The main shrine on top, a pagoda and me with the love bun. 

The main shrine on top, a pagoda and me with the love bun. 

Once we left Kiyomizudera we continued to walk up a path filled with shrines and shops in hopes of reaching Yasaka Shrine. It's really, really easy to get distracted however when there is a shrine every 20 steps though. We found an unmanned building with weird art sculptures and the request that if you take photos that you pay the frog.

Creepy cool art.

Creepy cool art.

We passed a pagoda that I'm sure was important, but entry was barred as it seems most shrines close between 4-5pm. It seems a lot of things shut down early in Kyoto in contrast to Osaka and Tokyo, though Ian and I are sure that is due to how cold it is in Kyoto. We saw a big Buddha statue from afar that initially I wanted to see up close, but after realizing I'd need to walk a bunch to pay to see a statue that I could clearly see from afar I decided once again that my view was "good enough." We continued on and stumbled into a double-temple exhibit. One was Entoku-in and the other was Kodaiji. Entoku-in was created by Nene, the wife of Hideyoshi, to mourn his death. Samurai would pay respects by bringing Nene big rocks for her North end garden. I also got to see (but not photograph) a screen painted by the famous painter Hasegawa Tohaku.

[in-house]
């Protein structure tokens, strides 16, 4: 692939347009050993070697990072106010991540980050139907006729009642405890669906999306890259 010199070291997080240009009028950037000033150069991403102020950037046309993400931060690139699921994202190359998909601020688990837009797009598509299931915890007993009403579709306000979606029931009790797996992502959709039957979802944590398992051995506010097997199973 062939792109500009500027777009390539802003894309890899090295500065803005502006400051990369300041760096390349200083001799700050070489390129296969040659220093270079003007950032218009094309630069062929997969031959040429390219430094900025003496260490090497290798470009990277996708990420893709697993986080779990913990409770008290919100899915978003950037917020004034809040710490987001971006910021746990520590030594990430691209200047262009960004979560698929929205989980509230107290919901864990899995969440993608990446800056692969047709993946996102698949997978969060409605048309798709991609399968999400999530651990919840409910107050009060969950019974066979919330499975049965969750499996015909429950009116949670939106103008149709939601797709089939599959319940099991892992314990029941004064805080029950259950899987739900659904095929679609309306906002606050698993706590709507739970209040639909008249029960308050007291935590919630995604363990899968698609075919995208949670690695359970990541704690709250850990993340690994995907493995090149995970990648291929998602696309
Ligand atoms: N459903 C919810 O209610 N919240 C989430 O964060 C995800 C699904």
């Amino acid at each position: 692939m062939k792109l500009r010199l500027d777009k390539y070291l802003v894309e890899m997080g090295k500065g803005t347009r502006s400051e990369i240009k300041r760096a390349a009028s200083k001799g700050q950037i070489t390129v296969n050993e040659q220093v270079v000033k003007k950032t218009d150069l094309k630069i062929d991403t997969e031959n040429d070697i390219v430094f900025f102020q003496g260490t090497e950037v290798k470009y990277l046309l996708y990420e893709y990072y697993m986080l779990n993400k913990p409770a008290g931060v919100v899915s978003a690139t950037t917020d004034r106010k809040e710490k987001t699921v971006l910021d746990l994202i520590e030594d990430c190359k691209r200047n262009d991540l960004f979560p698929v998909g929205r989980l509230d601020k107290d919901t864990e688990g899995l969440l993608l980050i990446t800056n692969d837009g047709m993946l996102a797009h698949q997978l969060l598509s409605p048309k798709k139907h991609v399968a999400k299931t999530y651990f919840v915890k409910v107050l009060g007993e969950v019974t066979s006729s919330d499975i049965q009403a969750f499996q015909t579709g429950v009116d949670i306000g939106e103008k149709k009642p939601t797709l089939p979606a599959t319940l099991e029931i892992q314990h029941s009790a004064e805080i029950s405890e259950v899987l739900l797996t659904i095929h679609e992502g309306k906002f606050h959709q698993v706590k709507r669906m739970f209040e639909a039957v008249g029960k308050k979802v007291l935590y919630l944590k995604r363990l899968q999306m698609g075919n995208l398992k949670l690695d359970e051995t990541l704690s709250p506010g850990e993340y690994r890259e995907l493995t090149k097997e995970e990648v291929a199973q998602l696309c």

Nene's samurai rock garden

Nene's samurai rock garden

By the time we left Entoku-in and walked over to Kodai-ji it was almost dark, but that's okay because both were lit up at night. While it would be lovely to see the garden during the day, we were surprised with the rock garden being lit up with a 2 minute show projected on the rocks and building. We then walked around the lit bamboo forest which was beautiful and reminded me of Miyazaki's The Tale of Princess Kaguya

Cherry blossoms falling over water before the dragon arrives. 

Cherry blossoms falling over water before the dragon arrives. 

Beautiful bamboo forest, no filters or editing needed.

Beautiful bamboo forest, no filters or editing needed.

We never did make it to Yasaka shrine before closing, but with all we did, it was good enough. Also, I would have liked to see Gion in the day, but again, decided it was good enough and that perhaps the night scenery was closer to the romanticized vision I have of it as there were less tourists and gift shops. Finally we ended our night with dinner at a restaurant in Gion, eating different sticks of yakitori, karaage, and drinking Mikan chuhai. It was probably my favorite meal in Kyoto so far, though none of the food in Kyoto has been bad. Definitely better than good enough.